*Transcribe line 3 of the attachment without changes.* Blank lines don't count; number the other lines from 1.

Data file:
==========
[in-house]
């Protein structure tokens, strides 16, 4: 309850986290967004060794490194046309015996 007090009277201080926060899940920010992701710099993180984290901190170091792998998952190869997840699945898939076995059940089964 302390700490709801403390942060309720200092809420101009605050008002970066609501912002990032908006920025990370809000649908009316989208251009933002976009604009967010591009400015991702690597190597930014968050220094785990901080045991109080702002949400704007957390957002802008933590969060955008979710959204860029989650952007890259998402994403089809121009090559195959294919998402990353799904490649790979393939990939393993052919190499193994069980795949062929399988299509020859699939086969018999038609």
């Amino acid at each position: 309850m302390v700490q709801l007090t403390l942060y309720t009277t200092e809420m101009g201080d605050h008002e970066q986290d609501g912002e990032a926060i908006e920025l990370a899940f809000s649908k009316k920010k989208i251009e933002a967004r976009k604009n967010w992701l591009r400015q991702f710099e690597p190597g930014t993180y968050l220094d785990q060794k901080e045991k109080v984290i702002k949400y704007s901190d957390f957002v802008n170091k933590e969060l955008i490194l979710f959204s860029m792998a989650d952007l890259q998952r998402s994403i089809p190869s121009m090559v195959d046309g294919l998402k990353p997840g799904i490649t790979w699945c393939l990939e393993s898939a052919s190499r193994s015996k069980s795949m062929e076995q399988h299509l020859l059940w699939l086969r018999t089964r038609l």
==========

């Amino acid at each position: 309850m302390v700490q709801l007090t403390l942060y309720t009277t200092e809420m101009g201080d605050h008002e970066q986290d609501g912002e990032a926060i908006e920025l990370a899940f809000s649908k009316k920010k989208i251009e933002a967004r976009k604009n967010w992701l591009r400015q991702f710099e690597p190597g930014t993180y968050l220094d785990q060794k901080e045991k109080v984290i702002k949400y704007s901190d957390f957002v802008n170091k933590e969060l955008i490194l979710f959204s860029m792998a989650d952007l890259q998952r998402s994403i089809p190869s121009m090559v195959d046309g294919l998402k990353p997840g799904i490649t790979w699945c393939l990939e393993s898939a052919s190499r193994s015996k069980s795949m062929e076995q399988h299509l020859l059940w699939l086969r018999t089964r038609l």